Some sources say that Dhuoda/Duoda is of unknown parentage, but the History of Normandy and England (By Francis Palgrave, Francis Turner Published 1851) says that she was the half sister of Louis I, The Debonaire of France. This would maker her father Charlemagne. She was probably born about 803.
She married at Aachen, 29 June 824 to Bernard, Duke of Septimania. He was the son of St. William of Gellone, who was a cousin of Charlemagne (patron saint of knights) and supports the likelihood of an inter-familial marriage. The fact that Louis I was Bernard's god-father also supports a family relationship.
She gave birth to their first son, William, on 29 November, 826. After William's birth she probably did not see her husband often because he spent much of his time away in Aachen at court. Bernard was sent to defend the Spanish March by Louis the Pious. It served as the border between Islamic Spain and Christian Europe. Prior to William's birth, Duoda had traveled with Bernard. He then sent her to Uzes to live.
In addition to missing her sons, she would have had to deal with the rumors from court that Bernard was having an affair with the Queen, Judith. And she would have worried that he might not survive in all of the civil wars between Louis and his sons.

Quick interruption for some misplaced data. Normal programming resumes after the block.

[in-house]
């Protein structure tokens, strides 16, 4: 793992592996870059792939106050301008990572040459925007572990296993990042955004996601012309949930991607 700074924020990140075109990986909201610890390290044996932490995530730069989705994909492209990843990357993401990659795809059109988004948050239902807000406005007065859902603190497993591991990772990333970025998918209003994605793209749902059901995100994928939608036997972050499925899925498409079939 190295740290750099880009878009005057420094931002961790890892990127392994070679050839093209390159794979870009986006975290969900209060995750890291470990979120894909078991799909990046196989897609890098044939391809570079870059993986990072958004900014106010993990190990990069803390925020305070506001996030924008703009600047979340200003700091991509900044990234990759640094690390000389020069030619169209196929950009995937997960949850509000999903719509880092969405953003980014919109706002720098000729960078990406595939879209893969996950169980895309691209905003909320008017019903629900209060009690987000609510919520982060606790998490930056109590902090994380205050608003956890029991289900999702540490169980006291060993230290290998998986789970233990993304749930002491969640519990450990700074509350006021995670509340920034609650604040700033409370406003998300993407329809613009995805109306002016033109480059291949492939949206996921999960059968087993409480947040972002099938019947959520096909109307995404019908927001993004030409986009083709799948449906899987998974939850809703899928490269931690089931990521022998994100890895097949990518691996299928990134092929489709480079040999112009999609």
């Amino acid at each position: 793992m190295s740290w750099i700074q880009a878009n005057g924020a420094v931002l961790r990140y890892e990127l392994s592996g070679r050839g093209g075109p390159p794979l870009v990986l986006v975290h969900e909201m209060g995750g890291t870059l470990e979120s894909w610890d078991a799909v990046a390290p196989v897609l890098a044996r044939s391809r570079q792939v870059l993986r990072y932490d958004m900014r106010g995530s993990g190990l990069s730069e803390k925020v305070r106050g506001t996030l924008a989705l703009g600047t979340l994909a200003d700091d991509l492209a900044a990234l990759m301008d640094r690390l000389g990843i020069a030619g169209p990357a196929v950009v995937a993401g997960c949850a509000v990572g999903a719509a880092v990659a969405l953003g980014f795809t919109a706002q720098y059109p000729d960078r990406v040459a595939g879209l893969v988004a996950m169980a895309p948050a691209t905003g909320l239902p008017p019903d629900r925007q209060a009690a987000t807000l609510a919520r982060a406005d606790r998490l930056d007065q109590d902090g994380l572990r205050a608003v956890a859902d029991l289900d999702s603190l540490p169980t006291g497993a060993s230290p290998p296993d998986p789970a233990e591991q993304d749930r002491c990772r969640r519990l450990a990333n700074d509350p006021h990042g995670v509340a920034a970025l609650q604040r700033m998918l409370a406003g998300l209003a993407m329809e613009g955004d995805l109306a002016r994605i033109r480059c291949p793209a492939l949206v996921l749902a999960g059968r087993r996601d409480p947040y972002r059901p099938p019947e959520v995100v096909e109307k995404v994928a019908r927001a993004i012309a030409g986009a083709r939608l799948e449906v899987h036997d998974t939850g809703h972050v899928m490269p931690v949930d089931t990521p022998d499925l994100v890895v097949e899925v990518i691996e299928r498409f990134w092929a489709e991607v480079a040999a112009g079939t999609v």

Louis I, the Pious died in 840 and Bernard went to Uzes. Sometime while he was there, their second son Bernard was conceived. Bernard took part in the Battle of Fontenay, 25 June 841 and was on the losing side. This is the cause of William being sent away as a hostage, to the court of Charles the Bald, shortly before their son, Bernard was born. Shortly afterwards, she gave birth to their second son, Bernard, 22 March, 841. He was sent away to the Aquitaine soon after.
Soon after losing her sons, Dhuoda began writing her handbook to William. He would have been about 16 when she wrote to him. At some time afterwards, William began to travel with his father and fight in battles with him.
She may not have lived for very long after she wrote the Manuals, and refers to her bad health in her writing. She gave William instructions for her epitaph.
There are 73 chapters in the Liber Manualis, including an introduction invocation and a prologue. Her book is mostly moral advice for how her sons should live their lives. They contain some interesting social history, about the education of noble women during her time. Some historians indicate that women were uneducated as a whole, but if that is true, she was an exception. She makes reference to the Bible and obviously had read the works of the writers of her time. She uses Latin as well. Ther is a manuscript of her writing in th Bibliotheque National, Paris and fragments of one in the anguage of the Carolingians is in a library at Nimes.
In her writing she tells William that above all else he should read and meditate upon the Psalms, because they contain wisdom and all things forseen. She stressed the importance of loyalty to the king and especially to his father. and told him that the proper behavior of a man should be based on devotion to God. She uses literary devices, numerology, puzzles, word plays, acrostics and poetry to teach the lessons in her writing.